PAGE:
05 Mar What is Watermelon Snow?
If you’ve seen the environmental news cycle lately, you may have seen a deluge of new stories discussing patches of red-colored snow surfacing on Galindez Island, located off the coast of the Antarctic’s northernmost peninsula. And while this is certainly shocking, this isn’t the first time we’ve seen reports of this visually striking phenomenon. There have been sightings all over the world including the Arctic, Himalayas, Rockies and in Yosemite National Park just last summer.
Images showcase the variety in the snow’s color ranging from a picturesque icy, pink wonderland to something eerily reminiscent of a deleted scene from The Shining. Known by various names like “pink snow”, “red snow” or “blood snow”, the fan-favorite and most commonly used name has been “watermelon snow.” Reportedly, the snow even smells somewhat sweet and fruit-like, but experts do not recommend eating it (although not harmful in small amounts, it’s considered a laxative and can cause digestive ailments).
We’ve known about watermelon snow for a long time, with recorded accounts dating back to 300 B.C. in notes made by Aristotle. The colored snow puzzled explorers and scientists for years until the 19th century when a Scottish botanist named Robert Brown found that the coloration was caused by a species of ice-loving algae, Chlamydomonas nivalis.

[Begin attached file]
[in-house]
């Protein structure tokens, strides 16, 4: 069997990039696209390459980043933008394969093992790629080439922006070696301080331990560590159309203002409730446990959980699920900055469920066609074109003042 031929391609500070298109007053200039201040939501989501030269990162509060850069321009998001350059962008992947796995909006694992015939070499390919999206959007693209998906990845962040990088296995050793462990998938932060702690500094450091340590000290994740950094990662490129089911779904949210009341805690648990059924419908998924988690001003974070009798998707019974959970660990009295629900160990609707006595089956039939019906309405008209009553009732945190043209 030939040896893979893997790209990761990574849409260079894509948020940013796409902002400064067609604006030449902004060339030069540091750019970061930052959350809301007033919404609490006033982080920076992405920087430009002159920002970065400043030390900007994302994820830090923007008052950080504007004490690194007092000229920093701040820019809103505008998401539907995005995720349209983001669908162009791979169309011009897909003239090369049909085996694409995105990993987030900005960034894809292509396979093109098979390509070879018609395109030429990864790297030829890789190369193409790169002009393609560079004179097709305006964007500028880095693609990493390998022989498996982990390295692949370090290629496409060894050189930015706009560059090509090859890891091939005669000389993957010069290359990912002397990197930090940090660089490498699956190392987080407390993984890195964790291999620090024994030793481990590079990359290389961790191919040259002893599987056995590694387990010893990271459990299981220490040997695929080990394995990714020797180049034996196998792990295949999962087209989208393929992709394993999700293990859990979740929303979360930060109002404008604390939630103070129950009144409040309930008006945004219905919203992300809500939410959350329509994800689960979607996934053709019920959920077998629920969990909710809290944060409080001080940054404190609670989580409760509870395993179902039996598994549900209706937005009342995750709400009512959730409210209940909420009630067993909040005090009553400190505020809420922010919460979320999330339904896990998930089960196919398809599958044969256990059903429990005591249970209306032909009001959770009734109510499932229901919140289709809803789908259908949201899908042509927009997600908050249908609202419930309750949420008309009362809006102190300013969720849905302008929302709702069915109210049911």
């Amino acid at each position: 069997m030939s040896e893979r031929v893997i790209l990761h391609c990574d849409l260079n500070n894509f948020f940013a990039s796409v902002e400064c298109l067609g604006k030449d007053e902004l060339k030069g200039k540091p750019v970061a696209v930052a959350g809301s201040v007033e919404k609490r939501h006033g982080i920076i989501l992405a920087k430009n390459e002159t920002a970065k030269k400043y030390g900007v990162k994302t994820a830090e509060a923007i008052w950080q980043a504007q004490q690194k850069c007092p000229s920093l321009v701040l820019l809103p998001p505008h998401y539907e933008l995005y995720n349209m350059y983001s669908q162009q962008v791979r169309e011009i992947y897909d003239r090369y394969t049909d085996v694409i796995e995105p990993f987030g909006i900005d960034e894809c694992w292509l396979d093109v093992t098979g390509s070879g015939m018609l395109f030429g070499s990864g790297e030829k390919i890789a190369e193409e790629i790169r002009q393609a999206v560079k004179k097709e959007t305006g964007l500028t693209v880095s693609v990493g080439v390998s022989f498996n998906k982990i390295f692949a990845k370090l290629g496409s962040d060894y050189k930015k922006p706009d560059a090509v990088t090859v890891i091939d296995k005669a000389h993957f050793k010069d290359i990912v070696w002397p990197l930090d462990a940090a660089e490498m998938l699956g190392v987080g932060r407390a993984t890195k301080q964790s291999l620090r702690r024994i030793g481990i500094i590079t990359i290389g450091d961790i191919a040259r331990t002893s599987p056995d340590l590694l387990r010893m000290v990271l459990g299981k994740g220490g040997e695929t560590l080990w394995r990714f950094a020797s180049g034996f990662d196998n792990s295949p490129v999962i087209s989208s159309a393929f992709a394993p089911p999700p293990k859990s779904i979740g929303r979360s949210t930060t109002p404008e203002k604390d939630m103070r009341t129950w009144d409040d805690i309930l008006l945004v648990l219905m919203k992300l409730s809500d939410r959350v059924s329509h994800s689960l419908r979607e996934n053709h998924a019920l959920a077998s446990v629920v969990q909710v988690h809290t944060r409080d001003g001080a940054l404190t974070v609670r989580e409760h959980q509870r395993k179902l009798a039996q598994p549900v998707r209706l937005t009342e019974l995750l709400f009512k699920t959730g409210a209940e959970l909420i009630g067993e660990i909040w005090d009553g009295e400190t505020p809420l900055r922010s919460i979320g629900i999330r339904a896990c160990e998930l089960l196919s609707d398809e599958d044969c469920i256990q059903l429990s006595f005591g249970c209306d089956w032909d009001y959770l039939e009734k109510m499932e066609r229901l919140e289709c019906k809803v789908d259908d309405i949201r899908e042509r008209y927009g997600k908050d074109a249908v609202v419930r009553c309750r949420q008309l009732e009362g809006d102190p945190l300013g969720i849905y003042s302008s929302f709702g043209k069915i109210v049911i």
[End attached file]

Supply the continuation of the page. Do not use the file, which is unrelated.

When you observe C. nivalis under a microscope, they are green in color but contain a secondary red pigment called a carotenoid. It lays dormant during winter months but during warmer summer months, the algae “activate” their carotenoid as a protective barrier, or sunscreen, against the sun’s damaging UV radiation, and become red.
The addition of color to the translucent snow causes it to absorb more heat rather than reflect, which ultimately leads to faster melting rates. This can be especially problematic in areas like the Arctic and Antarctic where algae are found in glaciers, contributing to critical issues like sea level rise. Without more study, it’s difficult to determine just how much this will have an effect.
A study from the GFZ German Research Center for Geosciences examines summer snow microbes (like C. nivalis) and found that the algae are so global, that the algae’s effect on melting snow and ice needs to be included in climate models. Many suggest that future climate simulations should account for the effects of algae when making predictions about the rate of melting ice and contributions to climate change.
Learn more about what Ocean Conservancy is doing to address the climate crisis.
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